Sokanu rates Aviation Inspectors with a F employability rating, meaning this career should provide poor employment opportunities for the foreseeable future. Over the next 10 years, it is expected the US will need 7,500 Aviation Inspectors. That number is based on 1,600 additional Aviation Inspectors, and the retirement of 5,900 existing Aviation Inspectors.
Demand for Aviation Inspectors
Demand for aviation inspectors is consistently impacted by the stability of business and leisure travel, aviation fuel costs, and government budgets and subsidies. In the U.S., the majority of openings in the field will continue to be with the Federal Aviation Administration (FAA).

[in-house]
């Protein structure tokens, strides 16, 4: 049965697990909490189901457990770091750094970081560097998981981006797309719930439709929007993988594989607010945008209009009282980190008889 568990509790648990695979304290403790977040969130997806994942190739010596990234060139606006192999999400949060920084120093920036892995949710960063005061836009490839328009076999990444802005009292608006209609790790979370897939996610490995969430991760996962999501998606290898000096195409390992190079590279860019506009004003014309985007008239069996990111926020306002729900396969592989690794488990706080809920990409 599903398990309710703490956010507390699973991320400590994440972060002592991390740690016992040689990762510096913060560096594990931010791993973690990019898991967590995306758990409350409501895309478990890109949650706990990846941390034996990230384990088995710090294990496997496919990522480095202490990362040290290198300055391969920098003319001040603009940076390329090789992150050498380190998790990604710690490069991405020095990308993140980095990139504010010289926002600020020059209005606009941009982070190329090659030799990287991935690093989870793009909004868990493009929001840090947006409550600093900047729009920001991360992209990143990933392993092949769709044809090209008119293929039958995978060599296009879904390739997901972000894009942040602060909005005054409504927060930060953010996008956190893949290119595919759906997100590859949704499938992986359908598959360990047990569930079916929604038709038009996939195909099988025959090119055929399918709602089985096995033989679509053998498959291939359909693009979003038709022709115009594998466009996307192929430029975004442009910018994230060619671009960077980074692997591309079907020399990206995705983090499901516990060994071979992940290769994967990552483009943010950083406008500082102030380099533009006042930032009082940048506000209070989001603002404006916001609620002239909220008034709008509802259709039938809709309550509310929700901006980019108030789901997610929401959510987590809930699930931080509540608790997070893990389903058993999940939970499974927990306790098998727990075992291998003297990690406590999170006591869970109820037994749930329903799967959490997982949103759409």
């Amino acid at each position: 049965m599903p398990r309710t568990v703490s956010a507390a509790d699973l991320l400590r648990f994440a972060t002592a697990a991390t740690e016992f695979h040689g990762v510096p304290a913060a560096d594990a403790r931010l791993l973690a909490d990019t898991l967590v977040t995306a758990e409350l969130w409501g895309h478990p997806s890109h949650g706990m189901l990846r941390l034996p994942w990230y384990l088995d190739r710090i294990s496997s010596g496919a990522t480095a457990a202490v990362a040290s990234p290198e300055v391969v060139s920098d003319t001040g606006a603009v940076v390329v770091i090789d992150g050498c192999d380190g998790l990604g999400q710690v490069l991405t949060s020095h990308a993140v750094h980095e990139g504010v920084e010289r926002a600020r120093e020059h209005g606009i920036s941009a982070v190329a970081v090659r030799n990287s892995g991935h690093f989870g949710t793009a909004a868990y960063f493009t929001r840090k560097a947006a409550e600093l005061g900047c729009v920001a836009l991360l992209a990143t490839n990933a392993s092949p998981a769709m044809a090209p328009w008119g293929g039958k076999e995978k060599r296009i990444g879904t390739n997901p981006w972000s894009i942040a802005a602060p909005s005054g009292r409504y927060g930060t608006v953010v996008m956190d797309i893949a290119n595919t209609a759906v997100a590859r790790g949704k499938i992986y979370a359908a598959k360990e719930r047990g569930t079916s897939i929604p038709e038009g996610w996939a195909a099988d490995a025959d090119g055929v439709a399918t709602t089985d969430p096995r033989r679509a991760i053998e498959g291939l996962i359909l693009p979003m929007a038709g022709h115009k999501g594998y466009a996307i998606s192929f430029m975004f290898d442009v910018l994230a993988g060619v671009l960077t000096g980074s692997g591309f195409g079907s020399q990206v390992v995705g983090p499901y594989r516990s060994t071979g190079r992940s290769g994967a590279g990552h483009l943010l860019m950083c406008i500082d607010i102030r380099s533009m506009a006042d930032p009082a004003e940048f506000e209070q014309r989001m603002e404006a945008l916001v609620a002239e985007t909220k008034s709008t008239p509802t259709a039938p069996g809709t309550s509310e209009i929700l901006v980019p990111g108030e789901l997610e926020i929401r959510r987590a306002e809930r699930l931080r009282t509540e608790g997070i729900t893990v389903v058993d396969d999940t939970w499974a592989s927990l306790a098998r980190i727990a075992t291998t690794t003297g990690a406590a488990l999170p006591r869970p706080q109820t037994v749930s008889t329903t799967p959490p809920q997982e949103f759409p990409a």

Aspiring inspectors with superior success in the field of civilian or military aircraft mechanics and maintenance will have the best job prospects. Those who complement their mechanical acumen with a pilot’s license further enhance their employability. Experienced inspectors who demonstrate managerial abilities may be candidates for more senior roles as section or branch chiefs or FAA Academy instructors or consultants. Due to the relatively small size of this occupation, job seekers willing to relocate to any of the FAA’s Air Carrier, General Aviation, or Flight Standards District Offices will increase their employment opportunities.
Supply of Aviation Inspectors
The Aviation Inspector industry is not particularly concentrated in any state.
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